HIALEAH, Fla. -- In Los Portales, a pink and terra cotta condominium complex in this city of hard-working Hispanic immigrants and often harder luck, many of Juan Carpio's neighbors are losing their homes.
To the right of his ground-floor unit, two apartments are in the early stages of foreclosure. Across the street, a three-bedroom unit has been seized by a bank. To the left, another one is up for auction.
"The government should help," said Carpio, 57, a former truck driver whose wife is a security guard. "Somebody ought to do something."
In Carpio's view, that somebody could be Rep. Lincoln Diaz-Balart, an eight-term Republican who represents Hialeah and whose district slices through Miami-Dade into Broward, two counties in the top 10 of foreclosures nationwide.
But as Congress returns from a two-week recess tomorrow for a furious debate over whether to help homeowners on the brink of default, Diaz-Balart is caught in a crunch of his own.
On one side, Democrats emboldened by the Federal Reserve's intervention in the collapse of Bear Stearns are demanding help for "everyday Americans." On the other, Republicans including Sen. John McCain, the party's presumptive nominee, are urging restraint, reluctant to commit taxpayer funds to what they say is simply a bailout for greedy lenders and reckless buyers.
It is a bind shared by other Republicans, especially from high-foreclosure states such as Arizona, California, Michigan, Nevada and Ohio. The Democratic Congressional Campaign Committee has a list of 18 districts where it plans to highlight high foreclosure rates in its effort to oust Republican incumbents this year.
So Diaz-Balart is treading carefully even as some of his constituents angrily insist that he should be leading the charge for help on Capitol Hill. He says he is open to some of the Democrats' ideas but has not decided how he will vote on a proposed $300 billion loan guarantee program to prevent foreclosures and an array of other housing initiatives expected on the House floor in the next few weeks.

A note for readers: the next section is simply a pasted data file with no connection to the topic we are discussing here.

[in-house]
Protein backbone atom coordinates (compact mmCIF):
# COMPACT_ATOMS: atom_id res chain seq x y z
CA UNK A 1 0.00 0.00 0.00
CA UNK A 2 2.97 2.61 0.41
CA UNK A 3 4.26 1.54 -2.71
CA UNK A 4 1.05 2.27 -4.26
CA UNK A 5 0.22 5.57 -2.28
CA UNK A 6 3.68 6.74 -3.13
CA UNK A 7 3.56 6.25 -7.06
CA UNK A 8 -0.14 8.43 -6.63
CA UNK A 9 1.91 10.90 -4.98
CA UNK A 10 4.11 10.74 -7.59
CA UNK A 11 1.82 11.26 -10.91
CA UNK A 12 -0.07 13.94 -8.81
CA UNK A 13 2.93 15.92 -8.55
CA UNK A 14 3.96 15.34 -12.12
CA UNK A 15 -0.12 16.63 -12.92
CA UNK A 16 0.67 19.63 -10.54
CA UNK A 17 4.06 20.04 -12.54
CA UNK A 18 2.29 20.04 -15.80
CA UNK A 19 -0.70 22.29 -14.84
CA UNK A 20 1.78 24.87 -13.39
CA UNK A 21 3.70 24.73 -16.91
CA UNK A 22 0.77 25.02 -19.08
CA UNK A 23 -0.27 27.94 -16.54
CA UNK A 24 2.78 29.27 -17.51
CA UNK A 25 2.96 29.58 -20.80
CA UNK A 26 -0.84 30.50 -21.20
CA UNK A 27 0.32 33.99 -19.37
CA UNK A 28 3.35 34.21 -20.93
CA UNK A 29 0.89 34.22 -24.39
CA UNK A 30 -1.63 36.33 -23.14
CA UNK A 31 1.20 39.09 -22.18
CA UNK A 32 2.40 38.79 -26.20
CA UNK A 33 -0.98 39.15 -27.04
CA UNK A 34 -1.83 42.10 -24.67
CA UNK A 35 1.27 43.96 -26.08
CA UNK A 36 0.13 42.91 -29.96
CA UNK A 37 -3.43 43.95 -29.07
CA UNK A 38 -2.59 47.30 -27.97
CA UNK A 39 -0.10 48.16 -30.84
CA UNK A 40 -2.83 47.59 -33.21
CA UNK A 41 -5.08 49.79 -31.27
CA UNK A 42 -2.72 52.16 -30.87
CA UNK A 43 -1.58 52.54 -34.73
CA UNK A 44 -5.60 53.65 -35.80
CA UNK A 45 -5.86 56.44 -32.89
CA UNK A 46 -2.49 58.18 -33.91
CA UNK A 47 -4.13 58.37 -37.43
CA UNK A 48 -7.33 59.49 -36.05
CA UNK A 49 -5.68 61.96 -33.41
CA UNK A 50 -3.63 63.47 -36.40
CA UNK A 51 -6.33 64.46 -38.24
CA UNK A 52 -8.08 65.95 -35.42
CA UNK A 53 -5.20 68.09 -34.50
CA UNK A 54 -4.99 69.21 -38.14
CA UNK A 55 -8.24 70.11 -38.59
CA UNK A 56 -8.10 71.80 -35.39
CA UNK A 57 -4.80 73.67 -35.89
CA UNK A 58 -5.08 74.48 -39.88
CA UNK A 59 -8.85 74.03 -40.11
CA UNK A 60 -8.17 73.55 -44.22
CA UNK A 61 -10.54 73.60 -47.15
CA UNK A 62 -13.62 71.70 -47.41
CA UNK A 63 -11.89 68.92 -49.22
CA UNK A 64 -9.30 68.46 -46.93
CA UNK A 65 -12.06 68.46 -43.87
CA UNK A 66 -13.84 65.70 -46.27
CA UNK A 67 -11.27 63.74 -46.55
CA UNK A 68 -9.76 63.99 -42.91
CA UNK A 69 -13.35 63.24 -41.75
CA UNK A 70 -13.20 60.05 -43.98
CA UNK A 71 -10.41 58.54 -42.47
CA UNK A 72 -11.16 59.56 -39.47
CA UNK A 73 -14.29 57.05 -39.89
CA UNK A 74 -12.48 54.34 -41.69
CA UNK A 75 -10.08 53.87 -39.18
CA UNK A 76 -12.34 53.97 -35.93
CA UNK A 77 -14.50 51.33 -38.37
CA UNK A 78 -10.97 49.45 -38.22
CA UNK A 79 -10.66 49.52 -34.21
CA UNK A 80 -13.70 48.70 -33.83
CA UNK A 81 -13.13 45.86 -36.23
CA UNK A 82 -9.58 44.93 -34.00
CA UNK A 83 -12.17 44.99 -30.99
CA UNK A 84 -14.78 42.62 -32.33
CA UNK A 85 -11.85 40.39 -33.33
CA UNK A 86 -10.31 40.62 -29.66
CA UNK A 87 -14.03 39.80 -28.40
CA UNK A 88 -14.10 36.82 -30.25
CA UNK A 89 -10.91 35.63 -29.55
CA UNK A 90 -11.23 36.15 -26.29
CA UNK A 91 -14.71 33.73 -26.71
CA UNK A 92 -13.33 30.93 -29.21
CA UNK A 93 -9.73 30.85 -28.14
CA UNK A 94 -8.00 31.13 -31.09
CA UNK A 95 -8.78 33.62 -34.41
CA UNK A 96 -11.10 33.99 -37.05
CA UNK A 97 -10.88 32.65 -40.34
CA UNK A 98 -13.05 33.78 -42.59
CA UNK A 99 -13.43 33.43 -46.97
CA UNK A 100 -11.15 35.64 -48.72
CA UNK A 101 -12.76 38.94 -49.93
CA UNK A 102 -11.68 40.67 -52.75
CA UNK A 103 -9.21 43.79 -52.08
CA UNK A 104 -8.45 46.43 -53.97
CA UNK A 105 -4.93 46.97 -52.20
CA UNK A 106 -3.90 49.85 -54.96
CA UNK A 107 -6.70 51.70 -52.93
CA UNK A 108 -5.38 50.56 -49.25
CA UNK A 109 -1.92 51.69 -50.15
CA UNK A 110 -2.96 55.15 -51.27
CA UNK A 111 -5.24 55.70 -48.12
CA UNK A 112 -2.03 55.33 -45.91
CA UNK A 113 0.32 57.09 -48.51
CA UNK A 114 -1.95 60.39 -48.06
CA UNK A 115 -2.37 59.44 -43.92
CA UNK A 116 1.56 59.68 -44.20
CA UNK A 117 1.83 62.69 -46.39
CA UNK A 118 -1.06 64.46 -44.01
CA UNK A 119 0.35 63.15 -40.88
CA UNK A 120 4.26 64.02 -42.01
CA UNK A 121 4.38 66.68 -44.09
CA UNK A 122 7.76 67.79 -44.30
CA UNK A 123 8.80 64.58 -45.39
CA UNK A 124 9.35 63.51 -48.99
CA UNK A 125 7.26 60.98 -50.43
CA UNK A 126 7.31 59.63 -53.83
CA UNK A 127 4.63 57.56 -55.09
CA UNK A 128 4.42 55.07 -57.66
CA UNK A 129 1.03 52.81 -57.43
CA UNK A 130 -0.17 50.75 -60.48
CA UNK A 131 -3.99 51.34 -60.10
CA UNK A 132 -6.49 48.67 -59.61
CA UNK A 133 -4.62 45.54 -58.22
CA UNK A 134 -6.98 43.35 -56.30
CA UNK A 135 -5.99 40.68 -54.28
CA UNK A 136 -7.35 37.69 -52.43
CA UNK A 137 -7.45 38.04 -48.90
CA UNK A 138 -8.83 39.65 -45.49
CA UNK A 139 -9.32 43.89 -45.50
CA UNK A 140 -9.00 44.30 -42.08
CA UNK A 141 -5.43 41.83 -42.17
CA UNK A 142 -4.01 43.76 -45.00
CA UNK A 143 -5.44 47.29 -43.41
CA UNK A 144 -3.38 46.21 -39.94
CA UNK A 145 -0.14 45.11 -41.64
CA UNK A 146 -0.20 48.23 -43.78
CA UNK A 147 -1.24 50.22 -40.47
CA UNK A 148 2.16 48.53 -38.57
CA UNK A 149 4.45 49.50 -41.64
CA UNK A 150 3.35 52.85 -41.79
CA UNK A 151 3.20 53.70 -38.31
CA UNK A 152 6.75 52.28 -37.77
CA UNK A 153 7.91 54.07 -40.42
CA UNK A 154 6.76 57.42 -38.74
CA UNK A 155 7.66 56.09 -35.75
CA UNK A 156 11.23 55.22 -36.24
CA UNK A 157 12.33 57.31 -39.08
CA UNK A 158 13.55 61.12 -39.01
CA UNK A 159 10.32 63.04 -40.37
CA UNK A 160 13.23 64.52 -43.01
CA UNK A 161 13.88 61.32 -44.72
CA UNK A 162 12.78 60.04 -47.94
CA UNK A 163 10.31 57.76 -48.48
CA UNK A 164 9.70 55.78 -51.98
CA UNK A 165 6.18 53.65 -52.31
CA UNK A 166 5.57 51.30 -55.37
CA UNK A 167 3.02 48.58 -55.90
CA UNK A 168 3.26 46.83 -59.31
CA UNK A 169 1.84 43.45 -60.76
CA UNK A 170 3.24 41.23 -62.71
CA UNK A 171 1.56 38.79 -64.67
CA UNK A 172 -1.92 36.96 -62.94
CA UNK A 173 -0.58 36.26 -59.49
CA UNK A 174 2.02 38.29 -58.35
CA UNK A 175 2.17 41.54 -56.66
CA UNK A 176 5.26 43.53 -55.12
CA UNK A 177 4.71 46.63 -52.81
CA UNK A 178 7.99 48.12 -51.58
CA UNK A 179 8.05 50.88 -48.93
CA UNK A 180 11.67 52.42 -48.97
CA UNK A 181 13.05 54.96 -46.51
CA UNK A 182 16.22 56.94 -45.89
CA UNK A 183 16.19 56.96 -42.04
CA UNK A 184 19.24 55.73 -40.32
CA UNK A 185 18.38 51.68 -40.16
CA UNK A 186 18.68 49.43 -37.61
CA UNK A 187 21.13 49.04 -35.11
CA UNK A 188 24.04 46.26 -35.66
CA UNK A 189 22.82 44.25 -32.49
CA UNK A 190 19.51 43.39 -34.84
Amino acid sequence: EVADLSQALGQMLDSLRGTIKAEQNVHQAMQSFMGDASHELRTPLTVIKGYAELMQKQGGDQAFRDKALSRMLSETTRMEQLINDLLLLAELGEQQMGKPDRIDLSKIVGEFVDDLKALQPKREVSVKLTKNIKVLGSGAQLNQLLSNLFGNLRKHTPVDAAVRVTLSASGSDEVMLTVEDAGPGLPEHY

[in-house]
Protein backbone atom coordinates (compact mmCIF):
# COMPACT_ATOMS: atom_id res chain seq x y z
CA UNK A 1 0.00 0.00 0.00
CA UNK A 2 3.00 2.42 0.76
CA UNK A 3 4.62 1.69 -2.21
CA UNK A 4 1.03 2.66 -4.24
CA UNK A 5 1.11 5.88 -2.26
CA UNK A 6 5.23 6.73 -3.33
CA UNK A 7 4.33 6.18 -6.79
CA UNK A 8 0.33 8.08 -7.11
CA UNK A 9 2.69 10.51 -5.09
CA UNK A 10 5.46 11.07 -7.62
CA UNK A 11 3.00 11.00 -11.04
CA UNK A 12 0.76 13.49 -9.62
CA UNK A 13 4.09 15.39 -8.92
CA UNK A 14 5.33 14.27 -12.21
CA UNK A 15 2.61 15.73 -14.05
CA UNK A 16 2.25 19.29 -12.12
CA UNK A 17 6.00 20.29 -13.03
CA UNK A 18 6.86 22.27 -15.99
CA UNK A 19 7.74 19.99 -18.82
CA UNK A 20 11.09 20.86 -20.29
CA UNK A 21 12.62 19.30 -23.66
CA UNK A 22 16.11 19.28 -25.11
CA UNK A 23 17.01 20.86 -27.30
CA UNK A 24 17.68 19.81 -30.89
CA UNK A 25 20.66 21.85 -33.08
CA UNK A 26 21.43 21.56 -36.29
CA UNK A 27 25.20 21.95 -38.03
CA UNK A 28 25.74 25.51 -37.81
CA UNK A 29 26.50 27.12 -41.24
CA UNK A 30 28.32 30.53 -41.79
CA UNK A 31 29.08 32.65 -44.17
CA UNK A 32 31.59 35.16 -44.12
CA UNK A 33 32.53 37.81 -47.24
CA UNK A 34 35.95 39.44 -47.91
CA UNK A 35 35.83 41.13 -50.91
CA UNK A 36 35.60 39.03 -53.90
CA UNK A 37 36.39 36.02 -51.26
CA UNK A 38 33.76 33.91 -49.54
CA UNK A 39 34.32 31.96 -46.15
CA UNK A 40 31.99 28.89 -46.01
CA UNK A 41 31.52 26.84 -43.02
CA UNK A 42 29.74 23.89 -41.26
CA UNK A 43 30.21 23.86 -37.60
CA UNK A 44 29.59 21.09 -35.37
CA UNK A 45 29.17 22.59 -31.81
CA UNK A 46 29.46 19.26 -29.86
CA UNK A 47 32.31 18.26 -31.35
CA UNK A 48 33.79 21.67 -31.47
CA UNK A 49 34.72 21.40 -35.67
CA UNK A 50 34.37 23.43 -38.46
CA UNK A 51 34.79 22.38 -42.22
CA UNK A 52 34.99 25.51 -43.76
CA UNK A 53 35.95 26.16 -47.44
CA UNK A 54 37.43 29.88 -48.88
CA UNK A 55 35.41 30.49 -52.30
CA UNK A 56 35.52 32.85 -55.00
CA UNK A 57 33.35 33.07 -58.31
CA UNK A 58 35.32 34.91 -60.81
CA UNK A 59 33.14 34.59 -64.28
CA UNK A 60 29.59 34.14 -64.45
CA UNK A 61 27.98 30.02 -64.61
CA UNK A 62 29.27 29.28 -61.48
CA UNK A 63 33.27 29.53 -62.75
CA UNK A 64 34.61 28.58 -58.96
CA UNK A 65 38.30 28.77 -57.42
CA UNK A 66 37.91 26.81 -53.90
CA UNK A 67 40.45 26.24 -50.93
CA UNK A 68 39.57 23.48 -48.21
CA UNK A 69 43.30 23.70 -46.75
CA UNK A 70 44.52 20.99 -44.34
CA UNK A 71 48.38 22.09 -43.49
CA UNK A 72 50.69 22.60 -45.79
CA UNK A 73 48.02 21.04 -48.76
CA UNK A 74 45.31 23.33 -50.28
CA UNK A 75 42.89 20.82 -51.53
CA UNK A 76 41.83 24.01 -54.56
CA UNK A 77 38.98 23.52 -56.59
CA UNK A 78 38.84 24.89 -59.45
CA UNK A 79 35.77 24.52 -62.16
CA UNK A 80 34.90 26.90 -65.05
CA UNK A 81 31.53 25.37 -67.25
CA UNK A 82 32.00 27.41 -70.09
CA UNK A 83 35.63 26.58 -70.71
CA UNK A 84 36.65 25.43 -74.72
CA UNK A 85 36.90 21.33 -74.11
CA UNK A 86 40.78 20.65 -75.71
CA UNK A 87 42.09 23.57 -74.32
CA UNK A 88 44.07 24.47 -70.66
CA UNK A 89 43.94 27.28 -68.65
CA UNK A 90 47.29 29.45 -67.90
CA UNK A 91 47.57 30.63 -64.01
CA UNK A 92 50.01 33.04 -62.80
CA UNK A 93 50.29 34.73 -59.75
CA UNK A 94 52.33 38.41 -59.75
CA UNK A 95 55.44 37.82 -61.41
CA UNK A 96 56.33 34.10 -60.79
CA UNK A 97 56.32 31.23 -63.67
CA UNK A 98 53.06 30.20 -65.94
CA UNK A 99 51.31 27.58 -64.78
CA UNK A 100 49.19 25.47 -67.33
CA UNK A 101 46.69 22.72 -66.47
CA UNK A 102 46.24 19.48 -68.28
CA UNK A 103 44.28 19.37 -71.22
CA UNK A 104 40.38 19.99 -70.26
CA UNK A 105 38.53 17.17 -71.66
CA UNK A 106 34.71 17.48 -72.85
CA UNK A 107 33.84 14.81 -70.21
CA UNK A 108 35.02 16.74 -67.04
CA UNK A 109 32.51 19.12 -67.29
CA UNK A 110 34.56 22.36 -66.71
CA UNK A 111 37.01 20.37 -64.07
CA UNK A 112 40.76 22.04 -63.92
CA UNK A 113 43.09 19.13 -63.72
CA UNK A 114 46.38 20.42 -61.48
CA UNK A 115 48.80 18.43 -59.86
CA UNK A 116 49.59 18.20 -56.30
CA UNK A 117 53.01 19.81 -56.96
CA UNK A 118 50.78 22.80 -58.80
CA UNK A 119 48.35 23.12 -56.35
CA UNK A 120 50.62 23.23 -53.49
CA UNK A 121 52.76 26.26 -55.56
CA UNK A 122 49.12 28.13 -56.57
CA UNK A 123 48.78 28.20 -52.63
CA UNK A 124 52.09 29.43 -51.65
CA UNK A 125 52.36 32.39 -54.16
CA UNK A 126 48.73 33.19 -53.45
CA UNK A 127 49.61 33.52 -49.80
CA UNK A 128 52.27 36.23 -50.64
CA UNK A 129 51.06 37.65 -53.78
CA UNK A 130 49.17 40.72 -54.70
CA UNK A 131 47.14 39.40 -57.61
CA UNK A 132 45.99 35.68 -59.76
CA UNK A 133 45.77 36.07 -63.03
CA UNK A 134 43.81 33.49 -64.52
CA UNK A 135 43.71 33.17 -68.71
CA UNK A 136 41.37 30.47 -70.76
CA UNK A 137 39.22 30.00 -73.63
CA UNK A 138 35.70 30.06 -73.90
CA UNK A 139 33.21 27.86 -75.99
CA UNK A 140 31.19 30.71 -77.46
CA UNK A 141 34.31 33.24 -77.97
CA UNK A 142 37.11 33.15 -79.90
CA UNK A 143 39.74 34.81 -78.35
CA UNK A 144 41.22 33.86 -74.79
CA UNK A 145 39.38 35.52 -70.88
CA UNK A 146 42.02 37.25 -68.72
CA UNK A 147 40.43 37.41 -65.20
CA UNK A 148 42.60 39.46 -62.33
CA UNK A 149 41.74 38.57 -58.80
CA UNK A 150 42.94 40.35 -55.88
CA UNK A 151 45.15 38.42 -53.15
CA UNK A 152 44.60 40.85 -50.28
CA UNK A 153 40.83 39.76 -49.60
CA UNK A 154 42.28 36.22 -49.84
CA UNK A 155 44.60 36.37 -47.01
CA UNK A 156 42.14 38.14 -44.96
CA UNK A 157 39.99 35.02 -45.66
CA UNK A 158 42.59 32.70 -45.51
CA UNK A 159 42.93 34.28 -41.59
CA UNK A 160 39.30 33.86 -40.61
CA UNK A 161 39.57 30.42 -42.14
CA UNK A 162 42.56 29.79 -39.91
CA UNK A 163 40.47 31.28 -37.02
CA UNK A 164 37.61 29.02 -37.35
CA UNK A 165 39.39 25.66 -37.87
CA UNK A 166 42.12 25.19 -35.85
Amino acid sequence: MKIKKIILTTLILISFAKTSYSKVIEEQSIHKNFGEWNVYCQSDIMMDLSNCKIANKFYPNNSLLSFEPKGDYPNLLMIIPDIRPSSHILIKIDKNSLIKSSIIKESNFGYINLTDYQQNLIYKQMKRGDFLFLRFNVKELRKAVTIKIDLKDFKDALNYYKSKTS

"I haven't studied this sufficiently to commit right now," Diaz-Balart said in an interview outside Epworth Village, a retirement community where he spoke to constituents about how to get their payments from the economic stimulus plan approved by Congress last month.
"It's a very serious problem, and I am not dogmatic," he said. "I am not going to say there cannot be state intervention in a dogmatic way."
For constituents like Carpio, that is not enough. "I'm very lukewarm about him nowadays," said Carpio, who like his congressman is a lifelong Republican of Cuban heritage.
Others were less subtle. "He says a lot about foreign policy, mainly toward Cuba, which makes no difference here," said David Carbonell, a former computer programmer and gas station manager now on disability with a heart ailment. "You have people living here at the edge of poverty, and he has done nothing to bring anything back to Hialeah or Miami Lakes. He is a party hack. He will vote the way his party votes."
The rising anger at Washington is not something Diaz-Balart is accustomed to, because he has long shared the strong anti-Castro sentiments of his heavily Cuban-American district.
And to be sure, Diaz-Balart remains immensely popular among many residents of his district. A warm and gregarious politician, he switches effortlessly between Spanish and perfect, unaccented English all the while doling out kisses, clasping his constituents by the hand or draping an arm around their shoulders to be sure his affection is understood.
He said that in addition to addressing the foreclosure problems, he was trying to help low-income constituents struggling to pay rent. "Much of the community I represent is of very limited economic resources, so you have then a lot of renters," he said. "I would say the major housing problem here is insufficient accessible housing."
But with Democrats seeing the housing issue as a powerful election-year weapon, it is unclear how flexible they will be about debating affordable housing ideas or other Republican counterproposals. In recent days, the Democrats have leveled a barrage of criticism at President Bush and McCain for not offering more help.
With Treasury Secretary Henry M. Paulson Jr. planning to unveil tomorrow a package of regulatory reforms, almost all requiring the approval of Congress, Democrats are certain to insist that helping individual homeowners remains their most immediate priority.
While the Bush administration has also signaled that it might be willing to extend additional federal loan guarantees to help stem foreclosures without new legislation, the Democrats say they will push for more.
And in a sign of the increasing pressure that lawmakers are feeling after two weeks at home, some Senate Republicans say they are ready to deal.
"The two things you hear most about from people are the price of gasoline and the housing problem," said Sen. Johnny Isakson of Georgia. "I don't think we could get away with not addressing it forthrightly, and hopefully we will."